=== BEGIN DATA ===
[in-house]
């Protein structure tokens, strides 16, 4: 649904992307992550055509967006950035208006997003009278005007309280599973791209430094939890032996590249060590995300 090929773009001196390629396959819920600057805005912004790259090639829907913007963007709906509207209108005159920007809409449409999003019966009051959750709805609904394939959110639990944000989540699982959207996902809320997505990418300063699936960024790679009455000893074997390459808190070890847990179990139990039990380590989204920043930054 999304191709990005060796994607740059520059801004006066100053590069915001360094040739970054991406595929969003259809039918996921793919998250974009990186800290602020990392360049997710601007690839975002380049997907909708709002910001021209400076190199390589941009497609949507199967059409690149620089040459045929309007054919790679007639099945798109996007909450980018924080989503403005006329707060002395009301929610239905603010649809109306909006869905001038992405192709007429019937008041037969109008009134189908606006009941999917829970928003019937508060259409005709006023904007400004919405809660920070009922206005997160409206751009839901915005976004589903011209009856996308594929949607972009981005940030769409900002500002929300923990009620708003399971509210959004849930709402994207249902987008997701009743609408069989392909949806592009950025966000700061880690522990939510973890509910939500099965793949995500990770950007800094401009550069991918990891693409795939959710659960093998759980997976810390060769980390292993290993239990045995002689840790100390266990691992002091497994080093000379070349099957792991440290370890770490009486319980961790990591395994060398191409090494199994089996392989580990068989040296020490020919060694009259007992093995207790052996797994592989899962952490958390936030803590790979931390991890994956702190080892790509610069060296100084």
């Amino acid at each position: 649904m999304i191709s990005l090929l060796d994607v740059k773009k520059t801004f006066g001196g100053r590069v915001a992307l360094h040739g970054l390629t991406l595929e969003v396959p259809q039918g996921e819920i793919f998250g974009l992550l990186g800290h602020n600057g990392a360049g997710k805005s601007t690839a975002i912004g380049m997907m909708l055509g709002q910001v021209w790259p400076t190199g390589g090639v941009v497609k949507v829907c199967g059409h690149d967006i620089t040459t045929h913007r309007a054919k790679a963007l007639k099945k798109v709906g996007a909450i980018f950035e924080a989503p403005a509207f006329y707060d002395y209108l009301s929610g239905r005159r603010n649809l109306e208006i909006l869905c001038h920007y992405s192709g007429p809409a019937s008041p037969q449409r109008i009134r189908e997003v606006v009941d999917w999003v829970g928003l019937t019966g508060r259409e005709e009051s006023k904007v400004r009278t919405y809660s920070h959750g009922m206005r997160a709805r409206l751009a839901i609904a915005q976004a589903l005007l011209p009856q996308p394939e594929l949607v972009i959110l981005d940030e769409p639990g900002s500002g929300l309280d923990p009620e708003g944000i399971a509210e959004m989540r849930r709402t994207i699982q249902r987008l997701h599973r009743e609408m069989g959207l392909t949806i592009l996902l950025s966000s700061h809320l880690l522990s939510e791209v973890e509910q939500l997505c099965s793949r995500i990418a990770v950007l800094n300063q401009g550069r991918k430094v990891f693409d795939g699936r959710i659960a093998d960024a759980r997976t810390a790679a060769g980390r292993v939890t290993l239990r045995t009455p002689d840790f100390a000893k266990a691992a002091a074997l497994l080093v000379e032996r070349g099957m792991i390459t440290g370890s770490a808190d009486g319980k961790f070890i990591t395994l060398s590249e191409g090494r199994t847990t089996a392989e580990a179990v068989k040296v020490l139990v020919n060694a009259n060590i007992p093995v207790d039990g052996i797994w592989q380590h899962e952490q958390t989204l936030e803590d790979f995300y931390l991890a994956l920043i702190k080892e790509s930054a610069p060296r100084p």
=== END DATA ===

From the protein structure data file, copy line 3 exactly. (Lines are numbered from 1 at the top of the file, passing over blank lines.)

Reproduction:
């Amino acid at each position: 649904m999304i191709s990005l090929l060796d994607v740059k773009k520059t801004f006066g001196g100053r590069v915001a992307l360094h040739g970054l390629t991406l595929e969003v396959p259809q039918g996921e819920i793919f998250g974009l992550l990186g800290h602020n600057g990392a360049g997710k805005s601007t690839a975002i912004g380049m997907m909708l055509g709002q910001v021209w790259p400076t190199g390589g090639v941009v497609k949507v829907c199967g059409h690149d967006i620089t040459t045929h913007r309007a054919k790679a963007l007639k099945k798109v709906g996007a909450i980018f950035e924080a989503p403005a509207f006329y707060d002395y209108l009301s929610g239905r005159r603010n649809l109306e208006i909006l869905c001038h920007y992405s192709g007429p809409a019937s008041p037969q449409r109008i009134r189908e997003v606006v009941d999917w999003v829970g928003l019937t019966g508060r259409e005709e009051s006023k904007v400004r009278t919405y809660s920070h959750g009922m206005r997160a709805r409206l751009a839901i609904a915005q976004a589903l005007l011209p009856q996308p394939e594929l949607v972009i959110l981005d940030e769409p639990g900002s500002g929300l309280d923990p009620e708003g944000i399971a509210e959004m989540r849930r709402t994207i699982q249902r987008l997701h599973r009743e609408m069989g959207l392909t949806i592009l996902l950025s966000s700061h809320l880690l522990s939510e791209v973890e509910q939500l997505c099965s793949r995500i990418a990770v950007l800094n300063q401009g550069r991918k430094v990891f693409d795939g699936r959710i659960a093998d960024a759980r997976t810390a790679a060769g980390r292993v939890t290993l239990r045995t009455p002689d840790f100390a000893k266990a691992a002091a074997l497994l080093v000379e032996r070349g099957m792991i390459t440290g370890s770490a808190d009486g319980k961790f070890i990591t395994l060398s590249e191409g090494r199994t847990t089996a392989e580990a179990v068989k040296v020490l139990v020919n060694a009259n060590i007992p093995v207790d039990g052996i797994w592989q380590h899962e952490q958390t989204l936030e803590d790979f995300y931390l991890a994956l920043i702190k080892e790509s930054a610069p060296r100084p």